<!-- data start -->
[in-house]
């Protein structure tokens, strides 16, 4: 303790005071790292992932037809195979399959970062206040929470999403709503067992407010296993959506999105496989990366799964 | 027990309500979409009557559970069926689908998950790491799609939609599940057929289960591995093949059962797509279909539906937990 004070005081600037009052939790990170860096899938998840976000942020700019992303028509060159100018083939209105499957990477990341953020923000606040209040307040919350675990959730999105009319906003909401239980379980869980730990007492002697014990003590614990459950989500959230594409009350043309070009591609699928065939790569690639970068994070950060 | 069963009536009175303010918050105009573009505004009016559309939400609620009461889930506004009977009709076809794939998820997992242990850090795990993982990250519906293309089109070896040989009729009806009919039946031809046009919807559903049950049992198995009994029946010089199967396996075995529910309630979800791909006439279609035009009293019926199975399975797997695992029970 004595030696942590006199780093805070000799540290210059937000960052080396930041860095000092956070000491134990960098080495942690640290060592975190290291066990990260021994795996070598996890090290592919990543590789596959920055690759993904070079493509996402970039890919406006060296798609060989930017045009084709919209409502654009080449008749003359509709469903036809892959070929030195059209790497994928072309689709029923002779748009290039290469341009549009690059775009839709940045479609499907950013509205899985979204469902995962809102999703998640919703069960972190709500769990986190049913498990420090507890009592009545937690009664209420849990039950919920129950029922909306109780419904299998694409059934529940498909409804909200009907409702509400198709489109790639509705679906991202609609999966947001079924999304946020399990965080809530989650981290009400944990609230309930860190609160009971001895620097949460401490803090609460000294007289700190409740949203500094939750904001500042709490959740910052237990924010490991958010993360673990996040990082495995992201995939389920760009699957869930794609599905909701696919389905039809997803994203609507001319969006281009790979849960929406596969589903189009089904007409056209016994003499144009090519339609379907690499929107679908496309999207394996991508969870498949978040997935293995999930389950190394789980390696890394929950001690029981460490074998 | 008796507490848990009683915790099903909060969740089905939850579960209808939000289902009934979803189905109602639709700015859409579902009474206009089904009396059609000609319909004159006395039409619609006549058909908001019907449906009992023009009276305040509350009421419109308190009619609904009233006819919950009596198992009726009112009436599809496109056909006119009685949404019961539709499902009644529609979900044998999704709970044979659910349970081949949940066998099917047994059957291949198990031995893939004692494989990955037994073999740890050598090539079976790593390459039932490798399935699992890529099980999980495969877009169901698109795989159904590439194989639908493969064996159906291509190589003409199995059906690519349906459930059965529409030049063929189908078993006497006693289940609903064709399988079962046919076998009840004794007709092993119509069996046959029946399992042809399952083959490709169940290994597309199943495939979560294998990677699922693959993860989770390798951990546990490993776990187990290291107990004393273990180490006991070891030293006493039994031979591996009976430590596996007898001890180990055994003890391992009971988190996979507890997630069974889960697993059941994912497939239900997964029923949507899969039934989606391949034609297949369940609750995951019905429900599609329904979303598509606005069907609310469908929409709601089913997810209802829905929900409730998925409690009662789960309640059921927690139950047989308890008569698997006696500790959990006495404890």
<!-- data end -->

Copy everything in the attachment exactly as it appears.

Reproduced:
[in-house]
């Protein structure tokens, strides 16, 4: 303790005071790292992932037809195979399959970062206040929470999403709503067992407010296993959506999105496989990366799964 | 027990309500979409009557559970069926689908998950790491799609939609599940057929289960591995093949059962797509279909539906937990 004070005081600037009052939790990170860096899938998840976000942020700019992303028509060159100018083939209105499957990477990341953020923000606040209040307040919350675990959730999105009319906003909401239980379980869980730990007492002697014990003590614990459950989500959230594409009350043309070009591609699928065939790569690639970068994070950060 | 069963009536009175303010918050105009573009505004009016559309939400609620009461889930506004009977009709076809794939998820997992242990850090795990993982990250519906293309089109070896040989009729009806009919039946031809046009919807559903049950049992198995009994029946010089199967396996075995529910309630979800791909006439279609035009009293019926199975399975797997695992029970 004595030696942590006199780093805070000799540290210059937000960052080396930041860095000092956070000491134990960098080495942690640290060592975190290291066990990260021994795996070598996890090290592919990543590789596959920055690759993904070079493509996402970039890919406006060296798609060989930017045009084709919209409502654009080449008749003359509709469903036809892959070929030195059209790497994928072309689709029923002779748009290039290469341009549009690059775009839709940045479609499907950013509205899985979204469902995962809102999703998640919703069960972190709500769990986190049913498990420090507890009592009545937690009664209420849990039950919920129950029922909306109780419904299998694409059934529940498909409804909200009907409702509400198709489109790639509705679906991202609609999966947001079924999304946020399990965080809530989650981290009400944990609230309930860190609160009971001895620097949460401490803090609460000294007289700190409740949203500094939750904001500042709490959740910052237990924010490991958010993360673990996040990082495995992201995939389920760009699957869930794609599905909701696919389905039809997803994203609507001319969006281009790979849960929406596969589903189009089904007409056209016994003499144009090519339609379907690499929107679908496309999207394996991508969870498949978040997935293995999930389950190394789980390696890394929950001690029981460490074998 | 008796507490848990009683915790099903909060969740089905939850579960209808939000289902009934979803189905109602639709700015859409579902009474206009089904009396059609000609319909004159006395039409619609006549058909908001019907449906009992023009009276305040509350009421419109308190009619609904009233006819919950009596198992009726009112009436599809496109056909006119009685949404019961539709499902009644529609979900044998999704709970044979659910349970081949949940066998099917047994059957291949198990031995893939004692494989990955037994073999740890050598090539079976790593390459039932490798399935699992890529099980999980495969877009169901698109795989159904590439194989639908493969064996159906291509190589003409199995059906690519349906459930059965529409030049063929189908078993006497006693289940609903064709399988079962046919076998009840004794007709092993119509069996046959029946399992042809399952083959490709169940290994597309199943495939979560294998990677699922693959993860989770390798951990546990490993776990187990290291107990004393273990180490006991070891030293006493039994031979591996009976430590596996007898001890180990055994003890391992009971988190996979507890997630069974889960697993059941994912497939239900997964029923949507899969039934989606391949034609297949369940609750995951019905429900599609329904979303598509606005069907609310469908929409709601089913997810209802829905929900409730998925409690009662789960309640059921927690139950047989308890008569698997006696500790959990006495404890």